Colorful Rose-Covered Water Tank Wins First Tank Of The Year Competition in 2006

The Village of Rosemont, Water Tank, Village of Rosemont Photograph
The Rosemont, IL water tower was completed in late 2006 and was the first winner of Tnemec Company’s coveted Tank of the Year Competition. The intricately-rose-painted tank has been a village landmark since its construction in 1982. Since then, the water tower has undergone two significant repaints utilizing an oil-based enamel paint in 1990 and 1998. When recoating was necessary again in 2006, Christopher Burke Engineering and the Village of Rosemont, Illinois, chose a long-lasting, durable Tnemec coating.

Ann Arbor Water Tank Wows With Stunning Mural By University of Michigan Lecturer

ann arbor water tank michigan tnemec hydroflon lumiflon feve
City officials in Ann Arbor created a contest for the best tank design to adorn the water tower near the Stadium/Washtenaw split. The winning entry was from Bill Burgard, freelance illustrator and designer and University of Michigan Stamps School of Art and Design lecturer. His design for the 500-gallon water tank features Huron River locals, the swan, sandhill crane, woodpecker, bird of prey, and bluegill fish.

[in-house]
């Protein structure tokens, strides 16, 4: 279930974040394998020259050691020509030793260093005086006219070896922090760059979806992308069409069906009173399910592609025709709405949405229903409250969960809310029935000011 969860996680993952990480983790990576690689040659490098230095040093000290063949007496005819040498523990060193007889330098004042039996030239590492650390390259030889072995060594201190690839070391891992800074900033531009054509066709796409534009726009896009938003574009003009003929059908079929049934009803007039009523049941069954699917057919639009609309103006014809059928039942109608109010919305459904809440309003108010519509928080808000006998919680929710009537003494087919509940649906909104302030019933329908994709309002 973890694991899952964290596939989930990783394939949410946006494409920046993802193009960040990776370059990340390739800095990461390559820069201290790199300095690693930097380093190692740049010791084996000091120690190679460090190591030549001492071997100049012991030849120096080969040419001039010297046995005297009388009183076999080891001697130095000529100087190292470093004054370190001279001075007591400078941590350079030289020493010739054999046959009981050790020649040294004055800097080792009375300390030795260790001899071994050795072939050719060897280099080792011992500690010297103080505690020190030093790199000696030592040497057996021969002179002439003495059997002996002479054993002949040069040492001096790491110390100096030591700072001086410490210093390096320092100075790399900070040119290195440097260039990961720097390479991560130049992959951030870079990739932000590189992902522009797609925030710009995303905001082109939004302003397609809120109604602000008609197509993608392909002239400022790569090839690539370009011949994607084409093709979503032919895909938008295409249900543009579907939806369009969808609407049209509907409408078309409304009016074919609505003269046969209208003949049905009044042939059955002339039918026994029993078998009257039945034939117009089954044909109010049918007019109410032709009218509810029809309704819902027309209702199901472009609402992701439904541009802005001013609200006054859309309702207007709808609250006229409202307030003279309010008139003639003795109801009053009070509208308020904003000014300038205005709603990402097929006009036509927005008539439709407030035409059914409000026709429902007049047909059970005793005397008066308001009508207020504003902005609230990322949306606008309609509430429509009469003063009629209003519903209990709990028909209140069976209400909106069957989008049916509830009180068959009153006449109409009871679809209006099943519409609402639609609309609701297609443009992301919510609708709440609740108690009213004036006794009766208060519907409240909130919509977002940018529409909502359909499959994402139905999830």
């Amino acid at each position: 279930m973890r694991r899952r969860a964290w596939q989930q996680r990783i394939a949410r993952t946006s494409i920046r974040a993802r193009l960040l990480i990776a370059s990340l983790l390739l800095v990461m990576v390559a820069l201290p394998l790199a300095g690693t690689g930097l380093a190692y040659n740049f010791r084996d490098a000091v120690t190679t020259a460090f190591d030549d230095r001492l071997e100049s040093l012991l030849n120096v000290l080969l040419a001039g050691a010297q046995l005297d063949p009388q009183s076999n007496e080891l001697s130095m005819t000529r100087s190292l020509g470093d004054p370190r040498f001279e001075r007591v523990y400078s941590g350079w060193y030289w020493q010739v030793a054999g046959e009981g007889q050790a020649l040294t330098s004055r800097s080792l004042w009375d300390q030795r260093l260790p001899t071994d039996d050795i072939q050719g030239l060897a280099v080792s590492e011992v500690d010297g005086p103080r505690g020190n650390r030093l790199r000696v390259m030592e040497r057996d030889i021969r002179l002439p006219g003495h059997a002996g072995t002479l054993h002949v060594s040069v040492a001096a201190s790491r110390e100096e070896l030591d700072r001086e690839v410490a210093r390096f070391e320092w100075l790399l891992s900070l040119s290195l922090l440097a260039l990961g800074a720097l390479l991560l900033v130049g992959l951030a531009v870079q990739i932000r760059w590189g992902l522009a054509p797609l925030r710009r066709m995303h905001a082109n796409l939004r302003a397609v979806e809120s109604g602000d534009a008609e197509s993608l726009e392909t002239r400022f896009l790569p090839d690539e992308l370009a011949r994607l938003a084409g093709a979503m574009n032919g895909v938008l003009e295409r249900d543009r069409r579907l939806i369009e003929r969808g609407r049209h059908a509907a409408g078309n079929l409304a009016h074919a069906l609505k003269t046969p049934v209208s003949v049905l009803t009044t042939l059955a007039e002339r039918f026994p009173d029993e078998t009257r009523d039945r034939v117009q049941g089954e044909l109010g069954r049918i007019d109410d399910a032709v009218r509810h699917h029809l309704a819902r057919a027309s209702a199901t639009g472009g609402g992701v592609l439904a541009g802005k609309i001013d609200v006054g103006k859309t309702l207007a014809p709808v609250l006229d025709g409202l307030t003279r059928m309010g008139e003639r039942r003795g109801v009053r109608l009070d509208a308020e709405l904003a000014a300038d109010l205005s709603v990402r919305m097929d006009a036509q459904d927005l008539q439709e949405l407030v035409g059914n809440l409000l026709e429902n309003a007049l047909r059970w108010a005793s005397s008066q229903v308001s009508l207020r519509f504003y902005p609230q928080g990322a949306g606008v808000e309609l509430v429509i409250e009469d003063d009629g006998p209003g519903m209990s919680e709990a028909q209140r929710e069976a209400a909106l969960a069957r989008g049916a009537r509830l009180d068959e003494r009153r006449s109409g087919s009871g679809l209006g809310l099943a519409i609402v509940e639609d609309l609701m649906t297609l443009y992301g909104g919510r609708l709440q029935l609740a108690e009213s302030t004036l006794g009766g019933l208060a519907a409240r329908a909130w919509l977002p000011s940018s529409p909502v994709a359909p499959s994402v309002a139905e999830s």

High-Performance Coating System Enables Durable And Sustainable Bridge Designs Across the UK

Restoration Grade II Listed Marlow Bridge, Buckinghamshire, Unova Products
According to Nishana Nazimuddin, Brand Manager at Unova Products, "In bridge design, sustainability is a design philosophy that considers the long-term impact of the bridge not only on the environment and climate but also on society and the economy. When the primary consideration a few decades ago was 'low cost' and 'fast development', the focus is gradually shifting to sustainability priorities which start with extending the structure's lifespan."

Long-Awaited Replacement Footbridge Connects Town of Moray To Resort Beach in Lossiemouth

Lossiemouth Bridge, Moray, Scotland, Beaver Bridges, the Press and Journal Evening Express
The Lossiemouth Bridge is a long-awaited replacement footbridge over the River Lossie connecting the town of Moray with the East beach of Lossiemouth. The Scottish government-funded the highly anticipated metal bridge and replaced a 100-year-old timber footbridge that finally closed in 2019 for safety concerns. The bridge serves as the main route to the popular tourist beach and stimulates the region’s economy. However, with the bridge’s inaccessibility, the local businesses reported massive declines as the bridge averaged 4,000 visitors in the summer.
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